At address 0x050, PHP code is placed into the EXIF data. This will neither corrupt the image data nor its validaty, allowing the execution of the code when muschel.jpg is included in PHP. By using the url index.php?page=ajax&action=ajax_upload, an attacker can easily upload certain files, such as images, to the server and the controller returns the name of the newly uploaded file in the response body. Note that the filename is not tainted and there is no possibility to upload PHP files directly. In the following code lines, the upload is found in line 179 and the image rotation in line 180.

oc-includes/osclass/controller/ajax.php


case 'ajaxupload':
    ⋮
    $original = pathinfo($uploader->getOriginalName());
    $filename = uniqid("qqfile").".".$original['extension'];
    $result = $uploader->handleUpload(osc_content_path().'uploads/temp/'.$filename);
    $img = ImageResizer::fromFile(osc_content_path().'uploads/temp/'.$filename)->autoRotate();
    $img->saveToFile(osccontentpath().'uploads/temp/auto'.$filename, $original['extension']);
    $result['uploadName'] = 'auto'.$filename;
    echo htmlspecialchars(json_encode($result), ENT_NOQUOTES);
    break;

File Inclusion

The administration module of osClass contains a local file inclusion vulnerability. It is possible to include arbitrary files via the GET parameter plugin. The following code lines are affected.

oc-admin/plugins.php


switch ($this->action) {
⋮
	case 'error_plugin':
		⋮
		include( osc_plugins_path() . Params::getParam('plugin') );
		Plugins::install(Params::getParam('plugin'));

Not only that arbitrary files can be included when an administrator visits a malicious link, but also this will install the inclusion persistently in the database, as shown in the following code summary.

oc-includes/osclass/classes/Plugins.php


static function install($path) {
    $data['s_value'] = osc_installed_plugins();
    $plugins_list    = unserialize($data['s_value']);
    ⋮
    $plugins_list[]  = $path;
    osc_set_preference('installed_plugins', serialize($plugins_list));

Creating the Chain

By using the cross-site scripting vulnerability as an actuator, it is possible to prepare a link with a JavaScript payload that in the end automatically executes arbitrary PHP code on the targeted osClass web server. When an authenticated administrator opens the prepared link, the attached JavaScript code is reflected and executed in his browser, rides the administrator session to upload a malicious image with ajax, and then includes this image into PHP via the file inclusion vulnerability.

Time Line

DateWhat
2016/11/20First contact with vendor
2016/11/21Issues fixed in GitHub by vendor
2016/12/13Vendor released fixed version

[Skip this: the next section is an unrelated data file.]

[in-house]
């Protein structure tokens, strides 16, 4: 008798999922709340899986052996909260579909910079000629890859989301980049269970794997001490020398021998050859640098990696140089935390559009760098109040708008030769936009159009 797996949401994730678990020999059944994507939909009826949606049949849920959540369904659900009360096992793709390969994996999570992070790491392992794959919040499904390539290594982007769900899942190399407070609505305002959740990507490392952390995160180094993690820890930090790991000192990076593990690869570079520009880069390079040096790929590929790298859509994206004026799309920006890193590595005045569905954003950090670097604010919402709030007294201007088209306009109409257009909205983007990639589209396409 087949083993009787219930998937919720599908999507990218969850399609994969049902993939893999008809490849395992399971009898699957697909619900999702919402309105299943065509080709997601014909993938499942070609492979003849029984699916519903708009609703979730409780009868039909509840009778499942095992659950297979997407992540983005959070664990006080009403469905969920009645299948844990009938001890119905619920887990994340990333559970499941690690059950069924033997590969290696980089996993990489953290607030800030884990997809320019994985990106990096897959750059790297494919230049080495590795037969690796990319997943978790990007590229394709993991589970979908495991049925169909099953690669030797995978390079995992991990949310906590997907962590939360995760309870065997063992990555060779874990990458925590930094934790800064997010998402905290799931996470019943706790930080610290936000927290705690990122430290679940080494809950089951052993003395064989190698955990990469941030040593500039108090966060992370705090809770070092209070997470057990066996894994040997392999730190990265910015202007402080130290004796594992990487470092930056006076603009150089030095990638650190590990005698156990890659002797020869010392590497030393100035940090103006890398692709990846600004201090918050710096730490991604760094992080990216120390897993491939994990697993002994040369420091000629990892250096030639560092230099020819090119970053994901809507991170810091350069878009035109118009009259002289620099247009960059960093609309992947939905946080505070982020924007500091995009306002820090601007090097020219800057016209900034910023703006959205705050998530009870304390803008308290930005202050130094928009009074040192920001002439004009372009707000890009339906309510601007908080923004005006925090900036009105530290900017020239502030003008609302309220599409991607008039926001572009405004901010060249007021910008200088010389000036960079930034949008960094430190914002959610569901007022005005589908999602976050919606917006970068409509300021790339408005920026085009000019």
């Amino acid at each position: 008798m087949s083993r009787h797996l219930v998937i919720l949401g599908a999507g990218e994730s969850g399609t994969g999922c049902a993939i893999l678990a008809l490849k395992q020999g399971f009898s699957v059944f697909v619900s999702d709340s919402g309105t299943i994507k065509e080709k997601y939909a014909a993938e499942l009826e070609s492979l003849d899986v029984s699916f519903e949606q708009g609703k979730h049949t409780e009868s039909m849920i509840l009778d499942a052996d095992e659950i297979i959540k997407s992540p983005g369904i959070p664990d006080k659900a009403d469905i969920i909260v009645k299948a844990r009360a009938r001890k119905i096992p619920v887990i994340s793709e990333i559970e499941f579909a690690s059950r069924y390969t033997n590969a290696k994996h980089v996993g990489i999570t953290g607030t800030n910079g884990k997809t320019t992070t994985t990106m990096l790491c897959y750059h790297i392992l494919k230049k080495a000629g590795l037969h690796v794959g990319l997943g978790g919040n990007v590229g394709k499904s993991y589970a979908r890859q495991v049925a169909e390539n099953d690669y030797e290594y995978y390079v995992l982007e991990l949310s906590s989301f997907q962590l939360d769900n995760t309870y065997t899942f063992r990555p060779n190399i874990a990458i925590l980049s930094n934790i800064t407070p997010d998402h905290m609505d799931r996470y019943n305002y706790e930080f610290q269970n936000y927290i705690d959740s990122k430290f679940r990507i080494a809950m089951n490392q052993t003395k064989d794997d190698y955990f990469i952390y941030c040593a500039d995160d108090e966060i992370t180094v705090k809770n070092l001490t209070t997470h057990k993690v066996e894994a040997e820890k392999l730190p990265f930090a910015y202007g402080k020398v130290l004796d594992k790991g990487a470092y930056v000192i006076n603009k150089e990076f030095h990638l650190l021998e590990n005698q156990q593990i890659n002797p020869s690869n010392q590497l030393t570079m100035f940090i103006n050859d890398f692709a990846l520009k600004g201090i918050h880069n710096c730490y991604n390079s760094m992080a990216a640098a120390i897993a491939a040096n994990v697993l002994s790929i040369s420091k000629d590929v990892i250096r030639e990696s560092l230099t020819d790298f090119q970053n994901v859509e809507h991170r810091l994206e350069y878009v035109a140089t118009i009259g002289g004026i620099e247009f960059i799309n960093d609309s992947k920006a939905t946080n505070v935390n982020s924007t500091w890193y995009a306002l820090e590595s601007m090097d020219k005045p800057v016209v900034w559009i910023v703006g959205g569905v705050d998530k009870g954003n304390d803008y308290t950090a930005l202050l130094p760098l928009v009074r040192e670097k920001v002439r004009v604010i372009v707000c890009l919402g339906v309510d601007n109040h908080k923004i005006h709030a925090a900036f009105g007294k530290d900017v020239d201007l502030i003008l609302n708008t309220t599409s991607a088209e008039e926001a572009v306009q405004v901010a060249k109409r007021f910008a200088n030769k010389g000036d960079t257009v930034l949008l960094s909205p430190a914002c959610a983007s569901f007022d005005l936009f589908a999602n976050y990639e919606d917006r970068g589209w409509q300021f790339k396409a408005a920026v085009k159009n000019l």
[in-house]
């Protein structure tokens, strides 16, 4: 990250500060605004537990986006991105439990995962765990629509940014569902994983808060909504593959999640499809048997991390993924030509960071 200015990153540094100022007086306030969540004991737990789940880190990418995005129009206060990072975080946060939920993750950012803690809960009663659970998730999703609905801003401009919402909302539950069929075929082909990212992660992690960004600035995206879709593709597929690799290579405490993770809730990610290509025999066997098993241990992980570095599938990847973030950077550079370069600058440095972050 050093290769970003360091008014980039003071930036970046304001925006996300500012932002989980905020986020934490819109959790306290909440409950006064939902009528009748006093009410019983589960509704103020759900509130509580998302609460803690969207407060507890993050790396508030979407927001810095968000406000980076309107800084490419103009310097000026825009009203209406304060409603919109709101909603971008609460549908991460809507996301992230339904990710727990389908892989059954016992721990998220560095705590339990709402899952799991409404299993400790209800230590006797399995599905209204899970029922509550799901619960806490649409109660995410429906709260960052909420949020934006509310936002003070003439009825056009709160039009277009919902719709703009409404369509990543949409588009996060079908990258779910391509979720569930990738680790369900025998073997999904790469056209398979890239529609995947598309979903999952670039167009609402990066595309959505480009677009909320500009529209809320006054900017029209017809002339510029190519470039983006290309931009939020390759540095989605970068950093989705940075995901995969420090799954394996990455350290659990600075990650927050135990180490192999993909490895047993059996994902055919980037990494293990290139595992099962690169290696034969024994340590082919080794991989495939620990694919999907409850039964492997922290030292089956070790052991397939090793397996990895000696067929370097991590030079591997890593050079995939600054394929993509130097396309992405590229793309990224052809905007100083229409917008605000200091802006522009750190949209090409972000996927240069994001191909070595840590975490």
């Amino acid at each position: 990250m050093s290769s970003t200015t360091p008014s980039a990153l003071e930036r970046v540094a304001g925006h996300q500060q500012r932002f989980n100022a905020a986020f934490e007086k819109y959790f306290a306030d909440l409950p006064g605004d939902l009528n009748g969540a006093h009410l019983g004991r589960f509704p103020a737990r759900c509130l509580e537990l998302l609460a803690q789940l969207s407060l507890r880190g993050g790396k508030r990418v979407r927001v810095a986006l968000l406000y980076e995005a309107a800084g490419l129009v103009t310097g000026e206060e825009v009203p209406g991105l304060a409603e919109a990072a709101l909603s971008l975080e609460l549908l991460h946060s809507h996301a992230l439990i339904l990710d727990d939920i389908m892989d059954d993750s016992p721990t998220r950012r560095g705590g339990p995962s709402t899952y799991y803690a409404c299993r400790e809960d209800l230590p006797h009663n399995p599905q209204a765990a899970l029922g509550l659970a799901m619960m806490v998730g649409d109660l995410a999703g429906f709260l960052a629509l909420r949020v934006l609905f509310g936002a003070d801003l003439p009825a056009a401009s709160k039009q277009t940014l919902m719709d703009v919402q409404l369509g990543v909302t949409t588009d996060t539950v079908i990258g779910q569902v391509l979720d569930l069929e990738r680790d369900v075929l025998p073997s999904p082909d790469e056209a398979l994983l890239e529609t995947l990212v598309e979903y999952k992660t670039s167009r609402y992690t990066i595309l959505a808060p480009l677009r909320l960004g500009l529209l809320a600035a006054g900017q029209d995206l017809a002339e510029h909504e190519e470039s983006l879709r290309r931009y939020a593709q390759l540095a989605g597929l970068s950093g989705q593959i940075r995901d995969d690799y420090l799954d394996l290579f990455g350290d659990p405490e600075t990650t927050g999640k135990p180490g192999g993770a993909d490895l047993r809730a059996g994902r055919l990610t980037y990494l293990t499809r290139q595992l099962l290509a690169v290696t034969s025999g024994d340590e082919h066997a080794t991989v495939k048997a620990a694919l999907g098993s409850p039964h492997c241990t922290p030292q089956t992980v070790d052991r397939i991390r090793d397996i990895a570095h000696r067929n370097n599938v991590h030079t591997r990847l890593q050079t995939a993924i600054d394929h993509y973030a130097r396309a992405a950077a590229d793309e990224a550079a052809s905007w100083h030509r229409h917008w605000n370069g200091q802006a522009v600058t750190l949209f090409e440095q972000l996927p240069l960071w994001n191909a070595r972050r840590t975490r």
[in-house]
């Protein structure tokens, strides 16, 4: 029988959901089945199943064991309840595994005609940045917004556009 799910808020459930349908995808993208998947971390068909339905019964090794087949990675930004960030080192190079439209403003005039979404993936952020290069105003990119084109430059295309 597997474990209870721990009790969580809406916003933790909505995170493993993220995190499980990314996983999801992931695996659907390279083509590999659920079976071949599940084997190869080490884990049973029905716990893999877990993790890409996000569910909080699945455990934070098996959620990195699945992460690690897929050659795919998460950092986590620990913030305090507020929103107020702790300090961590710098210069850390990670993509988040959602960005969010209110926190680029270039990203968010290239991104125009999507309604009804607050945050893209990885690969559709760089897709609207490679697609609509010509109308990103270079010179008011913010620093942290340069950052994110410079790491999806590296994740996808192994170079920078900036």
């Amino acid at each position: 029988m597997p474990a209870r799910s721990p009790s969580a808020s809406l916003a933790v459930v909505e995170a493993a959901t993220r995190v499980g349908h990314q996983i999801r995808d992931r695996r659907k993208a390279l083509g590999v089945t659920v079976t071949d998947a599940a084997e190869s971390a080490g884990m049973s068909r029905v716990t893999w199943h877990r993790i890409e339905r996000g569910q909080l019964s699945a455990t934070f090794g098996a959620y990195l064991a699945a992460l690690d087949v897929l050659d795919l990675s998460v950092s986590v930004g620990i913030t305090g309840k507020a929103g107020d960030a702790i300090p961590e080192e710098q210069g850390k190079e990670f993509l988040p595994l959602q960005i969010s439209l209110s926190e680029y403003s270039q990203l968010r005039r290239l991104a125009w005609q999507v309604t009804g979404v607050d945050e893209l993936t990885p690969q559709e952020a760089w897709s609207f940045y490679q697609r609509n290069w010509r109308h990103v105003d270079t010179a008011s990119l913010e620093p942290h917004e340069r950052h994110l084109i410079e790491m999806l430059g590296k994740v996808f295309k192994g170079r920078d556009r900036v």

Summary

RIPS presented a wide range of issues to the analyst of osClass in a short period of time, allowing to choose an escalation chain from these vulnerabilites quickly. Without automated analysis, the detection and chain generation takes a large amount of time. We would like to thank the osClass Team for quickly fixing the reported issues!


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APAV Time Table

DateAuthorTitle
24 Dec 2016Johannes DahseWhat we learned from our Advent Calendar
23 Dec 2016Hendrik Buchwalde107 2.1.2: SQL Injection through Object Injection
22 Dec 2016Daniel PeerenSecurity Compliance with Static Code Analysis
21 Dec 2016Martin BednorzAbanteCart 1.2.8 - Multiple SQL Injections
20 Dec 2016Martin BednorzKliqqi 3.0.0.5: From Cross-Site Request Forgery to Code Execution
19 Dec 2016Robin PeraglieosClass 3.6.1: Remote Code Execution via Image File
18 Dec 2016Daniel PeerenContinuous Integration - Jenkins at your service
17 Dec 2016Johannes DahseOpenConf 5.30 - Multi-Step Remote Command Execution
16 Dec 2016Robin PeraglieRedaxo 5.2.0: Remote Code Execution via CSRF
15 Dec 2016Dennis DeteringGuest Post: Vtiger 6.5.0 - SQL Injection
14 Dec 2016Hendrik BuchwaldThe State of Wordpress Security
13 Dec 2016Johannes DahsephpBB 2.0.23 - From Variable Tampering to SQL Injection
12 Dec 2016Martin BednorzTeampass 2.1.26.8: Unauthenticated SQL Injection
11 Dec 2016Daniel PeerenRescanning Applications with RIPS
10 Dec 2016Hendrik BuchwaldNon-Exploitable Security Issues
9 Dec 2016Hendrik BuchwaldPrecurio 2.1: Remote Command Execution via Xinha Plugin
8 Dec 2016Martin BednorzPHPKit 1.6.6: Code Execution for Privileged Users
7 Dec 2016Hendrik BuchwaldSerendipity 2.0.3: From File Upload to Code Execution
6 Dec 2016Robin PeraglieRoundcube 1.2.2: Command Execution via Email
5 Dec 2016Hendrik BuchwaldExpression Engine 3.4.2: Code Reuse Attack
4 Dec 2016Johannes DahseIntroducing the RIPS analysis engine
3 Dec 2016Martin BednorzeFront 3.6.15: Steal your professors password
2 Dec 2016Martin BednorzCoppermine 1.5.42: Second-Order Command Execution
1 Dec 2016Hendrik BuchwaldFreePBX 13: From Cross-Site Scripting to Remote Command Execution
25 Nov 2016Martin BednorzAnnouncing the Advent of PHP Application Vulnerabilities

Disclaimer: The information provided here is for educational purposes only. It is your responsibility to obey all applicable local, state and federal laws. RIPS Technologies GmbH assumes no liability and is not responsible for any misuse or damages caused by direct or indirect use of the information provided.

Tags: robin peraglie, php, security, osClass, apav, remote code execution, cross-site scripting, file inclusion,

Author: Robin Peraglie

Security Researcher

Robin is a passionate bug hunter and security researcher at RIPS Technologies. Since he was young he experimented with web security, cryptography and lockpicking. He received a degree in IT Security at the Ruhr-University Bochum and collected industrial experience in penetration tests and professional code audits.